Summer brings a dry, unforgiving heat to the town of Magdalena in central New Mexico. Only the occasional breeze brings relief. Making matters worse is the town's overburdened water supply.
Last month locals noticed their tap water was a little cloudy, so they called Steve Bailey, the local utility manager. When he went to inspect the city's sole underground well, he was dumbfounded.
"Looks like what has happened is our aquifer disappeared on us," Bailey said. "We were at a certain depth a year ago...and that depth is 15 feet lower than what it was."
Residents only had a 24 hour notice before they ran out of water. When the taps went dry, it was like the town turned upside down. Dera Machotka-Hafey owns Magdalena's only laundromat. Without water her she had to stop running her washing machines.
"Our business, the laundromat is completely shut down, which constitutes a large portion of our income," said Machotka-Hafey.
No income means Machotka-Hafey can't pay her bills. She's married with a four-year-old daughter and two dogs. Under these circumstances she may have to file for bankruptcy.
Standing outside City Hall after a town meeting, Thomasine Sanguedolce was equally unhappy and very concerned. She's a nurse practitioner who works at the local clinic.
"We can't flush the toilet in the clinic," said Sanguedolce. "I mean that's a huge deal for the department of health. We don't have running water, you know, washing our hands after we touch patients, that's a huge issue."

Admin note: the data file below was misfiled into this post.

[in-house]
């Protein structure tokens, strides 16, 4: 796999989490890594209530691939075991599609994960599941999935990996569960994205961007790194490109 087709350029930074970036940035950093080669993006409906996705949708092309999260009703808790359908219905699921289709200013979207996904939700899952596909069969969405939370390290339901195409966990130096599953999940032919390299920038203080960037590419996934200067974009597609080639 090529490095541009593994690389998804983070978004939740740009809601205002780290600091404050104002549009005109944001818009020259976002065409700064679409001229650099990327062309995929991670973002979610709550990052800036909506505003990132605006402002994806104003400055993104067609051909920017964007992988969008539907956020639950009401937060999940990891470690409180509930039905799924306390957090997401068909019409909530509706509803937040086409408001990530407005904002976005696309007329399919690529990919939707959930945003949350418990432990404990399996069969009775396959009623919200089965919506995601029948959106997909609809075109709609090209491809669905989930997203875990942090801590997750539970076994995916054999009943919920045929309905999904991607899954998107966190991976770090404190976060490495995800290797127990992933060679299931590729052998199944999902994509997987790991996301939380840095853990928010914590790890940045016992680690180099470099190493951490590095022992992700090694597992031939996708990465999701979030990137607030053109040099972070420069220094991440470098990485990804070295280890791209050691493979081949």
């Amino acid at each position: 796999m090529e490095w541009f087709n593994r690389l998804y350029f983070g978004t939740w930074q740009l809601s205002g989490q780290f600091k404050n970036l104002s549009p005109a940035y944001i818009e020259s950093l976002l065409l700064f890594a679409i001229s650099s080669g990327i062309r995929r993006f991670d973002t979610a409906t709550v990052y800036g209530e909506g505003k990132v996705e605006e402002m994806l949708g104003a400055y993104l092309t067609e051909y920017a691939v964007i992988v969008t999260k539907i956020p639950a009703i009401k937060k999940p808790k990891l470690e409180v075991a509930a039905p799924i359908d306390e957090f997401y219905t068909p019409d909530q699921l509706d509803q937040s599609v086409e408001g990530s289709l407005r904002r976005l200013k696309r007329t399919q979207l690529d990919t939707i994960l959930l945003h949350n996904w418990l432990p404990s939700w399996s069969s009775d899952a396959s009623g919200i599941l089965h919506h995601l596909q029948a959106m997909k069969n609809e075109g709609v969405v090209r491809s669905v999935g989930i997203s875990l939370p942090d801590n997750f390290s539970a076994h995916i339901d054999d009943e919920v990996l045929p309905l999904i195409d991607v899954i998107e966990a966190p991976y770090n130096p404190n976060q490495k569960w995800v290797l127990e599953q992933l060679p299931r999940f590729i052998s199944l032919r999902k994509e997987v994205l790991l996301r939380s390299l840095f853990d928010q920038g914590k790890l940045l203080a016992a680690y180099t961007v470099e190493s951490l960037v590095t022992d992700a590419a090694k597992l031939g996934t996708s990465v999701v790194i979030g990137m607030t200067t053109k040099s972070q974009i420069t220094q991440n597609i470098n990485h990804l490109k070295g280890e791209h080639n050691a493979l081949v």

As a result the clinic closed. Those who need medical attention must drive 30 miles to the neighboring town. Sanguedolce is also doing house calls
"My life is very chaotic right now," she said. "And I'm worried about my patients."
Temperatures in the region hovered near 100 degrees this week. Those with swamp coolers, which rely on water, couldn't cool their homes. Then there's sanitation. Instead of toilets locals were using porta potties, and instead of showers — the options were sponge baths and baby wipes.
Days into the crisis, most had no choice but to adapt.
Inside her kitchen at the M&M Grill, Linda Mansell churned homemade whip cream in her blender. She switched to paper plates and plastic utensils to serve her customers and hauled in water barrels from a private well outside town.
"We really do need to learn how to conserve our water now," said Mansell. "I just learned that I could probably do this restaurant without using as much water."
Water Concerns Beyond New Mexico
Magdalena is about two hours southwest of Albuquerque. It's a town of about a thousand people, many of them retired. Locals make a modest living running businesses, working for the school or the U.S. Forest Service. In the past their well water level never dropped more than a foot per year. Utility manager Steve Bailey says finding a solid explanation for this month's sudden drop is tricky.
"It's down in the ground way below where anybody can see anything," said Bailey.
But the drought is a major factor.
New Mexico is among the worst hit in the nation. Snowpack in the Rocky Mountains has been 25 to 50 percent below average for the last three years. That means a lot less water in rivers and aquifers across the southwest.
"If there's more pumping and more demand there's less water that's gonna work it's way down into the groundwater," said Mark Svoboda, a climatologist for the U.S. Drought Monitor.
Magdalena isn't alone. Other towns across New Mexico and into Texas are on the brink of catastrophe. And the problem extends nationwide. A 2013 study by the U.S. Geological Survey shows our rate of water depletion doubled in the last decade. In the arid southwest depletion rates are even higher.
A week into the water scare, Magdalena finally got some good news. The water level in their well rose just enough to start the pump back up. But only enough for a temporary fix.
The aquifer is still extremely low and if locals aren't careful they could run out of water again. State and local officials still have to find a permanent solution to a long-term problem.